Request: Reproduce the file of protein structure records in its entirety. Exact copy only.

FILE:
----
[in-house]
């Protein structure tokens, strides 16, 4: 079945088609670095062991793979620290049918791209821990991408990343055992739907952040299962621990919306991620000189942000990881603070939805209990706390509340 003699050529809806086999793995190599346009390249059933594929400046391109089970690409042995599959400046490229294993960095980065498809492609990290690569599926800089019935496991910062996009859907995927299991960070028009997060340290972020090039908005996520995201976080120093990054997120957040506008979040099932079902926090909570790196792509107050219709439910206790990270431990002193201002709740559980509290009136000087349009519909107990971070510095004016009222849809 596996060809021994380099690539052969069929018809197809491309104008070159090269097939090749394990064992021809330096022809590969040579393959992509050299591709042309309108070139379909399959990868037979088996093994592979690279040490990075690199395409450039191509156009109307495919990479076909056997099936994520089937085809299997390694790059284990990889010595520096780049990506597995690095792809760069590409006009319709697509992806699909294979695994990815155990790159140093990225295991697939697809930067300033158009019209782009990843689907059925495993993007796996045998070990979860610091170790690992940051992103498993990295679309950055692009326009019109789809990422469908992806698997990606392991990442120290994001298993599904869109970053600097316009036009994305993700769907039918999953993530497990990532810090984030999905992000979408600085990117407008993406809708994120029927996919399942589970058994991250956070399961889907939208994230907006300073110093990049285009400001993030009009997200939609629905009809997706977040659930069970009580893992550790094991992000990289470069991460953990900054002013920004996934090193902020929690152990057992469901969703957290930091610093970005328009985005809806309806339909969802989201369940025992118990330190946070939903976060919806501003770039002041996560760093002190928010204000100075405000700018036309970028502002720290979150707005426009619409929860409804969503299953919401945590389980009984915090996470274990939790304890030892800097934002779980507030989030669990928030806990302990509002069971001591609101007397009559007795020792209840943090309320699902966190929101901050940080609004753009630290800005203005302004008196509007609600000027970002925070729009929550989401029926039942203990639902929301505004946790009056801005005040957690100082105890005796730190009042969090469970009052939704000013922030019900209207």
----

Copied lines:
[in-house]
């Protein structure tokens, strides 16, 4: 079945088609670095062991793979620290049918791209821990991408990343055992739907952040299962621990919306991620000189942000990881603070939805209990706390509340 003699050529809806086999793995190599346009390249059933594929400046391109089970690409042995599959400046490229294993960095980065498809492609990290690569599926800089019935496991910062996009859907995927299991960070028009997060340290972020090039908005996520995201976080120093990054997120957040506008979040099932079902926090909570790196792509107050219709439910206790990270431990002193201002709740559980509290009136000087349009519909107990971070510095004016009222849809 596996060809021994380099690539052969069929018809197809491309104008070159090269097939090749394990064992021809330096022809590969040579393959992509050299591709042309309108070139379909399959990868037979088996093994592979690279040490990075690199395409450039191509156009109307495919990479076909056997099936994520089937085809299997390694790059284990990889010595520096780049990506597995690095792809760069590409006009319709697509992806699909294979695994990815155990790159140093990225295991697939697809930067300033158009019209782009990843689907059925495993993007796996045998070990979860610091170790690992940051992103498993990295679309950055692009326009019109789809990422469908992806698997990606392991990442120290994001298993599904869109970053600097316009036009994305993700769907039918999953993530497990990532810090984030999905992000979408600085990117407008993406809708994120029927996919399942589970058994991250956070399961889907939208994230907006300073110093990049285009400001993030009009997200939609629905009809997706977040659930069970009580893992550790094991992000990289470069991460953990900054002013920004996934090193902020929690152990057992469901969703957290930091610093970005328009985005809806309806339909969802989201369940025992118990330190946070939903976060919806501003770039002041996560760093002190928010204000100075405000700018036309970028502002720290979150707005426009619409929860409804969503299953919401945590389980009984915090996470274990939790304890030892800097934002779980507030989030669990928030806990302990509002069971001591609101007397009559007795020792209840943090309320699902966190929101901050940080609004753009630290800005203005302004008196509007609600000027970002925070729009929550989401029926039942203990639902929301505004946790009056801005005040957690100082105890005796730190009042969090469970009052939704000013922030019900209207």